Recently I was recommended to take part in the “Digital Generation” article in a very popular magazine in the Ohio Valley. This was my first invite to participate in a magazine so I was all in.  The article profiled several people in the community and explained how digital technologies  impacted their lives. I was shocked to find out I was the only IT Pro selected for this article. We have a lot of great IT Pro’s in the Ohio Valley so this makes the invite extra sweet.

For fun I am including the published profile and the questions I answered. If you enjoy the clip below and are intersted in how technology has improved Wheeling buy a copy.

Q:   We need some basic information: Name as you wish it to appear in the article, Birthplace, Occupation (if willing to share) and Current city of residence.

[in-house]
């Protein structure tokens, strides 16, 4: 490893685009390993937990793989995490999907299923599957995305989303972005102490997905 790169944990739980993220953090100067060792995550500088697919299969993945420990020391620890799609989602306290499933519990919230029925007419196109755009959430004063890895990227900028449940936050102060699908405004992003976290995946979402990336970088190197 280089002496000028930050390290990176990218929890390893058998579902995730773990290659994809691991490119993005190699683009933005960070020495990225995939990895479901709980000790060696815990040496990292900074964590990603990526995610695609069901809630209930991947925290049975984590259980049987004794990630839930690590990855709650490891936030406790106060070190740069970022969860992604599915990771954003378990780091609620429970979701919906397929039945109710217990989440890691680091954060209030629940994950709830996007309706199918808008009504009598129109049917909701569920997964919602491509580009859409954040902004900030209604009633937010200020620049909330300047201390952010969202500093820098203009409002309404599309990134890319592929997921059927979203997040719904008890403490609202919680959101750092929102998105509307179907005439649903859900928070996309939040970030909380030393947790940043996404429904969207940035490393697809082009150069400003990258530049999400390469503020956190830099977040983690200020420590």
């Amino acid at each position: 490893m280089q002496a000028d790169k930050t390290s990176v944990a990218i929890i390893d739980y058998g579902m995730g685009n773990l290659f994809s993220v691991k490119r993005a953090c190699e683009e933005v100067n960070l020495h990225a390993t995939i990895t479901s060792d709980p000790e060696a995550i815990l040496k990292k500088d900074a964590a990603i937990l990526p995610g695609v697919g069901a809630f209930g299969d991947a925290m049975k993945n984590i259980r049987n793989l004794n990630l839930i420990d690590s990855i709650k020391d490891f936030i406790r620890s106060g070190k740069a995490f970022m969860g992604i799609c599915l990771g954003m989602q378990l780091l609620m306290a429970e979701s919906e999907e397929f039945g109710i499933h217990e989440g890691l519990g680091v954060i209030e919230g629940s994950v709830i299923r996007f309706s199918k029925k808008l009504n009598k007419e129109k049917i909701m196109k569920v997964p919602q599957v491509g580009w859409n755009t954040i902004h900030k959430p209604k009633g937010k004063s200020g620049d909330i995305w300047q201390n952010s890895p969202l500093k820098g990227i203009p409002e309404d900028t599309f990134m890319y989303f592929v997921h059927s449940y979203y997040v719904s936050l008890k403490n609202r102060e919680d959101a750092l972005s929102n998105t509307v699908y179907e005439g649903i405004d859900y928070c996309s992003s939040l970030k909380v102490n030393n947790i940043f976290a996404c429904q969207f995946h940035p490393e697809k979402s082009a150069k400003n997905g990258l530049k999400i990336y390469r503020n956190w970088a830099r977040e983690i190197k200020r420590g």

A: John Sterrett is proud to call Wheeling, WV home. He currently resides in Elm Grove, but was born in Glenwood Springs, CO and moved around a lot as a kid while his dad worked in the oil and gas industry.  John was raised in Bakersfield, CA and went to four high schools in Farmington, NM, Dallas, TX and Houston, TX. He received a Bachelor of Science degree in Computer Engineering at the University of Oklahoma. In his professional career John has had jobs as a software developer and database administrator at Deloitte, highschoolsports.net and Orrick Herrington & Sutcliffe.

Q:   Describe in detail how the digital revolution has affected your life (were you asked to participate in this because of an online business, job, social medium, meeting spouse online, was this the reason you moved to the area, etc.).

A:In 2006 I moved to Wheeling, WV to work for ScheduleStar, the company that ran highschoolsports.net, as a software developer. I learned a lot about the dotcom industry.  I did well and had a great time. I will always remember Adolph Santorine bringing in investors and introducing me as his Senior Developer.